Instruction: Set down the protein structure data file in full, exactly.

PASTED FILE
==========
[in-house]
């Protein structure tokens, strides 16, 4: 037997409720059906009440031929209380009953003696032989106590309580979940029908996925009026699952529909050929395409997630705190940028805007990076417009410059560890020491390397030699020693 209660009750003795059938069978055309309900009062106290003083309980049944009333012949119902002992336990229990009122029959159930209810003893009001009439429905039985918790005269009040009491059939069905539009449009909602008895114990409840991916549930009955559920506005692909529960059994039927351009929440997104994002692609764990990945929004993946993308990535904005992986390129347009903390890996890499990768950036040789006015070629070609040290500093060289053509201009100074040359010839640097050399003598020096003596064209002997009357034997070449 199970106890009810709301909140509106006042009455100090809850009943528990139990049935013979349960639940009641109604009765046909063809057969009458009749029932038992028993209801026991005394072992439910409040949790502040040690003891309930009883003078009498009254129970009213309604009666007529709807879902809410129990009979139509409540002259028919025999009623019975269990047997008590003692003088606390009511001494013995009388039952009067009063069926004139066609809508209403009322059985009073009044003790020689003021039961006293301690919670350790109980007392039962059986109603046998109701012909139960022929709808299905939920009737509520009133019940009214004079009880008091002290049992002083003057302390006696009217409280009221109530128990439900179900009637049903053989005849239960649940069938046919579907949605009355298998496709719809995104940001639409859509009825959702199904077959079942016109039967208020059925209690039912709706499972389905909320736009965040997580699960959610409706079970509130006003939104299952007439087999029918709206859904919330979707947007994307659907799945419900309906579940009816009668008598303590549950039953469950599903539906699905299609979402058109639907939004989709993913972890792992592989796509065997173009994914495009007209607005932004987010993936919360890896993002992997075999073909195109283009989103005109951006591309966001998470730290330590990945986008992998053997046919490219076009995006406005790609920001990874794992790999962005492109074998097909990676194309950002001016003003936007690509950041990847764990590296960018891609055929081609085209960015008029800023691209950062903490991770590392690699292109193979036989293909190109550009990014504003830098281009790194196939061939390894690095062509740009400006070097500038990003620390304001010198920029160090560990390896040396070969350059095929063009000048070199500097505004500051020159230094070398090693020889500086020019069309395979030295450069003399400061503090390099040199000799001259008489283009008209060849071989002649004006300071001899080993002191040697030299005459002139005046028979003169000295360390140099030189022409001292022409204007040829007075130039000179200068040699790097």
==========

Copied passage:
[in-house]
């Protein structure tokens, strides 16, 4: 037997409720059906009440031929209380009953003696032989106590309580979940029908996925009026699952529909050929395409997630705190940028805007990076417009410059560890020491390397030699020693 209660009750003795059938069978055309309900009062106290003083309980049944009333012949119902002992336990229990009122029959159930209810003893009001009439429905039985918790005269009040009491059939069905539009449009909602008895114990409840991916549930009955559920506005692909529960059994039927351009929440997104994002692609764990990945929004993946993308990535904005992986390129347009903390890996890499990768950036040789006015070629070609040290500093060289053509201009100074040359010839640097050399003598020096003596064209002997009357034997070449 199970106890009810709301909140509106006042009455100090809850009943528990139990049935013979349960639940009641109604009765046909063809057969009458009749029932038992028993209801026991005394072992439910409040949790502040040690003891309930009883003078009498009254129970009213309604009666007529709807879902809410129990009979139509409540002259028919025999009623019975269990047997008590003692003088606390009511001494013995009388039952009067009063069926004139066609809508209403009322059985009073009044003790020689003021039961006293301690919670350790109980007392039962059986109603046998109701012909139960022929709808299905939920009737509520009133019940009214004079009880008091002290049992002083003057302390006696009217409280009221109530128990439900179900009637049903053989005849239960649940069938046919579907949605009355298998496709719809995104940001639409859509009825959702199904077959079942016109039967208020059925209690039912709706499972389905909320736009965040997580699960959610409706079970509130006003939104299952007439087999029918709206859904919330979707947007994307659907799945419900309906579940009816009668008598303590549950039953469950599903539906699905299609979402058109639907939004989709993913972890792992592989796509065997173009994914495009007209607005932004987010993936919360890896993002992997075999073909195109283009989103005109951006591309966001998470730290330590990945986008992998053997046919490219076009995006406005790609920001990874794992790999962005492109074998097909990676194309950002001016003003936007690509950041990847764990590296960018891609055929081609085209960015008029800023691209950062903490991770590392690699292109193979036989293909190109550009990014504003830098281009790194196939061939390894690095062509740009400006070097500038990003620390304001010198920029160090560990390896040396070969350059095929063009000048070199500097505004500051020159230094070398090693020889500086020019069309395979030295450069003399400061503090390099040199000799001259008489283009008209060849071989002649004006300071001899080993002191040697030299005459002139005046028979003169000295360390140099030189022409001292022409204007040829007075130039000179200068040699790097």